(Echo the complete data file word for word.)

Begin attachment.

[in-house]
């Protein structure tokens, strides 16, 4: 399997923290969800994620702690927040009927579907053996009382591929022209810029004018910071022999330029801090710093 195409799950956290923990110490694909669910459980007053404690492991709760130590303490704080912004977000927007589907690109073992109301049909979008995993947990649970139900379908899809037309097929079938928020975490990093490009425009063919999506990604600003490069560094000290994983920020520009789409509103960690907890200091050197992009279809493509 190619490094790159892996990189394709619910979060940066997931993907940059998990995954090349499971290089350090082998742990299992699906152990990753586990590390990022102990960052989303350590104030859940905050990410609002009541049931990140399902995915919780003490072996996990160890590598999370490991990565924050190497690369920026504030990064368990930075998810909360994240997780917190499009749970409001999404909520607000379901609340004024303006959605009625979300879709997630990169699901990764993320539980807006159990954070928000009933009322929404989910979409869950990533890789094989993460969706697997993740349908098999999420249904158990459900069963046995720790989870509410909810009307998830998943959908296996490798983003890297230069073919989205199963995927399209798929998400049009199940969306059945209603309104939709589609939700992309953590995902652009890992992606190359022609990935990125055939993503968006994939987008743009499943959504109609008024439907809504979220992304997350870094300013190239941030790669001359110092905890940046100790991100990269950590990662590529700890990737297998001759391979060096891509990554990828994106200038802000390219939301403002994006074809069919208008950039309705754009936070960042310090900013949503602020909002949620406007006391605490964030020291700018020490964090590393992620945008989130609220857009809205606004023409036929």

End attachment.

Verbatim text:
[in-house]
């Protein structure tokens, strides 16, 4: 399997923290969800994620702690927040009927579907053996009382591929022209810029004018910071022999330029801090710093 195409799950956290923990110490694909669910459980007053404690492991709760130590303490704080912004977000927007589907690109073992109301049909979008995993947990649970139900379908899809037309097929079938928020975490990093490009425009063919999506990604600003490069560094000290994983920020520009789409509103960690907890200091050197992009279809493509 190619490094790159892996990189394709619910979060940066997931993907940059998990995954090349499971290089350090082998742990299992699906152990990753586990590390990022102990960052989303350590104030859940905050990410609002009541049931990140399902995915919780003490072996996990160890590598999370490991990565924050190497690369920026504030990064368990930075998810909360994240997780917190499009749970409001999404909520607000379901609340004024303006959605009625979300879709997630990169699901990764993320539980807006159990954070928000009933009322929404989910979409869950990533890789094989993460969706697997993740349908098999999420249904158990459900069963046995720790989870509410909810009307998830998943959908296996490798983003890297230069073919989205199963995927399209798929998400049009199940969306059945209603309104939709589609939700992309953590995902652009890992992606190359022609990935990125055939993503968006994939987008743009499943959504109609008024439907809504979220992304997350870094300013190239941030790669001359110092905890940046100790991100990269950590990662590529700890990737297998001759391979060096891509990554990828994106200038802000390219939301403002994006074809069919208008950039309705754009936070960042310090900013949503602020909002949620406007006391605490964030020291700018020490964090590393992620945008989130609220857009809205606004023409036929």